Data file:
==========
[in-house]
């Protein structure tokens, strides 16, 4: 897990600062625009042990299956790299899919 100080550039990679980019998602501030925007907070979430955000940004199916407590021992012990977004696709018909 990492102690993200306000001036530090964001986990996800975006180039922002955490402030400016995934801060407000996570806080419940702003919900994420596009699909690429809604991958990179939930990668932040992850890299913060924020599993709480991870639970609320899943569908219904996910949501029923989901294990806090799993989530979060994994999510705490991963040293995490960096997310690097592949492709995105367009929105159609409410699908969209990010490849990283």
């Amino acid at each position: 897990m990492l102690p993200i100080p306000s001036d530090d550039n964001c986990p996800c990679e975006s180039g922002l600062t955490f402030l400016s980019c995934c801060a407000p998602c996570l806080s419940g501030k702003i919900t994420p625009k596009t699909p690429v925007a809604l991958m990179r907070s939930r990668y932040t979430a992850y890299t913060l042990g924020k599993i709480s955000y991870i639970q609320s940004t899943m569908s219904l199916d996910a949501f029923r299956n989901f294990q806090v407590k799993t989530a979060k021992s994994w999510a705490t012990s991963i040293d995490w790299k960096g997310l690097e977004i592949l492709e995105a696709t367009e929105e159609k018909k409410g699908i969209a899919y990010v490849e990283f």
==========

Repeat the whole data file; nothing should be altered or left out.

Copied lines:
[in-house]
């Protein structure tokens, strides 16, 4: 897990600062625009042990299956790299899919 100080550039990679980019998602501030925007907070979430955000940004199916407590021992012990977004696709018909 990492102690993200306000001036530090964001986990996800975006180039922002955490402030400016995934801060407000996570806080419940702003919900994420596009699909690429809604991958990179939930990668932040992850890299913060924020599993709480991870639970609320899943569908219904996910949501029923989901294990806090799993989530979060994994999510705490991963040293995490960096997310690097592949492709995105367009929105159609409410699908969209990010490849990283």
């Amino acid at each position: 897990m990492l102690p993200i100080p306000s001036d530090d550039n964001c986990p996800c990679e975006s180039g922002l600062t955490f402030l400016s980019c995934c801060a407000p998602c996570l806080s419940g501030k702003i919900t994420p625009k596009t699909p690429v925007a809604l991958m990179r907070s939930r990668y932040t979430a992850y890299t913060l042990g924020k599993i709480s955000y991870i639970q609320s940004t899943m569908s219904l199916d996910a949501f029923r299956n989901f294990q806090v407590k799993t989530a979060k021992s994994w999510a705490t012990s991963i040293d995490w790299k960096g997310l690097e977004i592949l492709e995105a696709t367009e929105e159609k018909k409410g699908i969209a899919y990010v490849e990283f």